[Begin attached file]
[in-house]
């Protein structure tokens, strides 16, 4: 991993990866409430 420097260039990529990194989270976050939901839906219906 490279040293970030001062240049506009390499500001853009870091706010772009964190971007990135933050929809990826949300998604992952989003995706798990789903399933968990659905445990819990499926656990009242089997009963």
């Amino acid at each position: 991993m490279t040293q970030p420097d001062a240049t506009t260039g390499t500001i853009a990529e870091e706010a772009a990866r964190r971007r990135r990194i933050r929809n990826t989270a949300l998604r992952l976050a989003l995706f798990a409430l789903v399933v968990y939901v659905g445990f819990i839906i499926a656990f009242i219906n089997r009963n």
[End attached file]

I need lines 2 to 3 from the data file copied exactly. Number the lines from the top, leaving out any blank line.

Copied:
């Protein structure tokens, strides 16, 4: 991993990866409430 420097260039990529990194989270976050939901839906219906 490279040293970030001062240049506009390499500001853009870091706010772009964190971007990135933050929809990826949300998604992952989003995706798990789903399933968990659905445990819990499926656990009242089997009963």
């Amino acid at each position: 991993m490279t040293q970030p420097d001062a240049t506009t260039g390499t500001i853009a990529e870091e706010a772009a990866r964190r971007r990135r990194i933050r929809n990826t989270a949300l998604r992952l976050a989003l995706f798990a409430l789903v399933v968990y939901v659905g445990f819990i839906i499926a656990f009242i219906n089997r009963n």